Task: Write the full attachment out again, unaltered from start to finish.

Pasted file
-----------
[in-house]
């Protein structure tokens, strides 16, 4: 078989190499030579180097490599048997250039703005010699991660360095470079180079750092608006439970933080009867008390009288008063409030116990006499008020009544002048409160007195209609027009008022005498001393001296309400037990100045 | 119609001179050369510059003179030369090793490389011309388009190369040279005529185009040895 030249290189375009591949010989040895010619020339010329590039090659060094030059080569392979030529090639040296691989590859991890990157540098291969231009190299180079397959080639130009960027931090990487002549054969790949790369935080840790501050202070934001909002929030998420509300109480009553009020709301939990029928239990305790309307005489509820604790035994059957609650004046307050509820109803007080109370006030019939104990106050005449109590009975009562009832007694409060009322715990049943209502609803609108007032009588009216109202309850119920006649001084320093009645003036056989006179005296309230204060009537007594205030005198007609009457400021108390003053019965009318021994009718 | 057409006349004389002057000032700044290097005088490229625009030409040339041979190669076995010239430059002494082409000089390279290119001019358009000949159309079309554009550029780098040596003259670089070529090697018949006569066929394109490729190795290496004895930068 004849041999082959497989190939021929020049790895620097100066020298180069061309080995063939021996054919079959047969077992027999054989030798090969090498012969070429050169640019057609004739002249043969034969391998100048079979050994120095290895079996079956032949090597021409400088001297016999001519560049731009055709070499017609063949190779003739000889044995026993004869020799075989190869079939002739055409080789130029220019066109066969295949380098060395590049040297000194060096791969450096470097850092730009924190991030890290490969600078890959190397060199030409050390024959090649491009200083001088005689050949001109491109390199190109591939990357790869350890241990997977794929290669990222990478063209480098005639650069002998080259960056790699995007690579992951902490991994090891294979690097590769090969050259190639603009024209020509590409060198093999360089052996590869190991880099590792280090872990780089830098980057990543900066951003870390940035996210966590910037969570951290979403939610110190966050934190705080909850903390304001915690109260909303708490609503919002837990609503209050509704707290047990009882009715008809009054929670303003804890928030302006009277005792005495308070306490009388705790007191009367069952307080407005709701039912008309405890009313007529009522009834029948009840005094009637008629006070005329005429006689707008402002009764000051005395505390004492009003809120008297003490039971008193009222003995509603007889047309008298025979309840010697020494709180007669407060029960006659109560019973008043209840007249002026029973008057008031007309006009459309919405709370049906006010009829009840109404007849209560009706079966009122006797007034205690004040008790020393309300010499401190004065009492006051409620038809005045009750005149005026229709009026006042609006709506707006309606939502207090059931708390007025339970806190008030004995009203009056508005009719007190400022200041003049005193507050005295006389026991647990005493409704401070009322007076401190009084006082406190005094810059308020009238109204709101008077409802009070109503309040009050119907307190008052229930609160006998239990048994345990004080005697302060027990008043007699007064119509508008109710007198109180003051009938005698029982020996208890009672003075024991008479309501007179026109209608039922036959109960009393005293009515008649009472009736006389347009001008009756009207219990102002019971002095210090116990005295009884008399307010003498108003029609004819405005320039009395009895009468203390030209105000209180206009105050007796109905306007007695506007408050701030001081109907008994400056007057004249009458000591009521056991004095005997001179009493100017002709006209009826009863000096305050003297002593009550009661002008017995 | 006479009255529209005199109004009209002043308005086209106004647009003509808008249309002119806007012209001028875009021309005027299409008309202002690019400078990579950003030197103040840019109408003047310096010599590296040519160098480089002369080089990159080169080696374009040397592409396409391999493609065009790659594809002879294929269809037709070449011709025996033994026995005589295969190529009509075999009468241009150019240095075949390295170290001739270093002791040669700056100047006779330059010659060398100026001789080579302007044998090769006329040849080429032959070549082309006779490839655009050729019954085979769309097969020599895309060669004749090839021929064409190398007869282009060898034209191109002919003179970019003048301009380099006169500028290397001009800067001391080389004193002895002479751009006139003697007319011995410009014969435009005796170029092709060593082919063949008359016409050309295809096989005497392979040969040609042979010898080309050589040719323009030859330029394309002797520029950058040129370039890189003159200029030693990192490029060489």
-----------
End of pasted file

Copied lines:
[in-house]
């Protein structure tokens, strides 16, 4: 078989190499030579180097490599048997250039703005010699991660360095470079180079750092608006439970933080009867008390009288008063409030116990006499008020009544002048409160007195209609027009008022005498001393001296309400037990100045 | 119609001179050369510059003179030369090793490389011309388009190369040279005529185009040895 030249290189375009591949010989040895010619020339010329590039090659060094030059080569392979030529090639040296691989590859991890990157540098291969231009190299180079397959080639130009960027931090990487002549054969790949790369935080840790501050202070934001909002929030998420509300109480009553009020709301939990029928239990305790309307005489509820604790035994059957609650004046307050509820109803007080109370006030019939104990106050005449109590009975009562009832007694409060009322715990049943209502609803609108007032009588009216109202309850119920006649001084320093009645003036056989006179005296309230204060009537007594205030005198007609009457400021108390003053019965009318021994009718 | 057409006349004389002057000032700044290097005088490229625009030409040339041979190669076995010239430059002494082409000089390279290119001019358009000949159309079309554009550029780098040596003259670089070529090697018949006569066929394109490729190795290496004895930068 004849041999082959497989190939021929020049790895620097100066020298180069061309080995063939021996054919079959047969077992027999054989030798090969090498012969070429050169640019057609004739002249043969034969391998100048079979050994120095290895079996079956032949090597021409400088001297016999001519560049731009055709070499017609063949190779003739000889044995026993004869020799075989190869079939002739055409080789130029220019066109066969295949380098060395590049040297000194060096791969450096470097850092730009924190991030890290490969600078890959190397060199030409050390024959090649491009200083001088005689050949001109491109390199190109591939990357790869350890241990997977794929290669990222990478063209480098005639650069002998080259960056790699995007690579992951902490991994090891294979690097590769090969050259190639603009024209020509590409060198093999360089052996590869190991880099590792280090872990780089830098980057990543900066951003870390940035996210966590910037969570951290979403939610110190966050934190705080909850903390304001915690109260909303708490609503919002837990609503209050509704707290047990009882009715008809009054929670303003804890928030302006009277005792005495308070306490009388705790007191009367069952307080407005709701039912008309405890009313007529009522009834029948009840005094009637008629006070005329005429006689707008402002009764000051005395505390004492009003809120008297003490039971008193009222003995509603007889047309008298025979309840010697020494709180007669407060029960006659109560019973008043209840007249002026029973008057008031007309006009459309919405709370049906006010009829009840109404007849209560009706079966009122006797007034205690004040008790020393309300010499401190004065009492006051409620038809005045009750005149005026229709009026006042609006709506707006309606939502207090059931708390007025339970806190008030004995009203009056508005009719007190400022200041003049005193507050005295006389026991647990005493409704401070009322007076401190009084006082406190005094810059308020009238109204709101008077409802009070109503309040009050119907307190008052229930609160006998239990048994345990004080005697302060027990008043007699007064119509508008109710007198109180003051009938005698029982020996208890009672003075024991008479309501007179026109209608039922036959109960009393005293009515008649009472009736006389347009001008009756009207219990102002019971002095210090116990005295009884008399307010003498108003029609004819405005320039009395009895009468203390030209105000209180206009105050007796109905306007007695506007408050701030001081109907008994400056007057004249009458000591009521056991004095005997001179009493100017002709006209009826009863000096305050003297002593009550009661002008017995 | 006479009255529209005199109004009209002043308005086209106004647009003509808008249309002119806007012209001028875009021309005027299409008309202002690019400078990579950003030197103040840019109408003047310096010599590296040519160098480089002369080089990159080169080696374009040397592409396409391999493609065009790659594809002879294929269809037709070449011709025996033994026995005589295969190529009509075999009468241009150019240095075949390295170290001739270093002791040669700056100047006779330059010659060398100026001789080579302007044998090769006329040849080429032959070549082309006779490839655009050729019954085979769309097969020599895309060669004749090839021929064409190398007869282009060898034209191109002919003179970019003048301009380099006169500028290397001009800067001391080389004193002895002479751009006139003697007319011995410009014969435009005796170029092709060593082919063949008359016409050309295809096989005497392979040969040609042979010898080309050589040719323009030859330029394309002797520029950058040129370039890189003159200029030693990192490029060489």